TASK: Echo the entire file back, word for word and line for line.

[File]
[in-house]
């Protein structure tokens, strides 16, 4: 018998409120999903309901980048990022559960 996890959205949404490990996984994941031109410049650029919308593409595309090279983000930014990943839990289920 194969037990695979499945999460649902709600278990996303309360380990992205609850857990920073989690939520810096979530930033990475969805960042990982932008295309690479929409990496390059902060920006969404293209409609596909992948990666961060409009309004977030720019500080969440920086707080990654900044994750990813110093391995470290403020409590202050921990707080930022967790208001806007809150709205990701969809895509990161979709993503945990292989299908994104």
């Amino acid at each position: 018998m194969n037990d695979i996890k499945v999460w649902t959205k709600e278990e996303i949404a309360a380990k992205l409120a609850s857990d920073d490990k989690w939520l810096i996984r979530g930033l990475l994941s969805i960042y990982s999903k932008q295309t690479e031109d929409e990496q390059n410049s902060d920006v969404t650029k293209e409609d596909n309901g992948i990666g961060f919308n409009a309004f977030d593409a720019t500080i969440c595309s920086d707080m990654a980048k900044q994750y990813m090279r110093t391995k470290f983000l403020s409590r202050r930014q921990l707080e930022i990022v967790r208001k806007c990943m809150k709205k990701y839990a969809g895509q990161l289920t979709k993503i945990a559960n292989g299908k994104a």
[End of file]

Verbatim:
[in-house]
């Protein structure tokens, strides 16, 4: 018998409120999903309901980048990022559960 996890959205949404490990996984994941031109410049650029919308593409595309090279983000930014990943839990289920 194969037990695979499945999460649902709600278990996303309360380990992205609850857990920073989690939520810096979530930033990475969805960042990982932008295309690479929409990496390059902060920006969404293209409609596909992948990666961060409009309004977030720019500080969440920086707080990654900044994750990813110093391995470290403020409590202050921990707080930022967790208001806007809150709205990701969809895509990161979709993503945990292989299908994104």
């Amino acid at each position: 018998m194969n037990d695979i996890k499945v999460w649902t959205k709600e278990e996303i949404a309360a380990k992205l409120a609850s857990d920073d490990k989690w939520l810096i996984r979530g930033l990475l994941s969805i960042y990982s999903k932008q295309t690479e031109d929409e990496q390059n410049s902060d920006v969404t650029k293209e409609d596909n309901g992948i990666g961060f919308n409009a309004f977030d593409a720019t500080i969440c595309s920086d707080m990654a980048k900044q994750y990813m090279r110093t391995k470290f983000l403020s409590r202050r930014q921990l707080e930022i990022v967790r208001k806007c990943m809150k709205k990701y839990a969809g895509q990161l289920t979709k993503i945990a559960n292989g299908k994104a």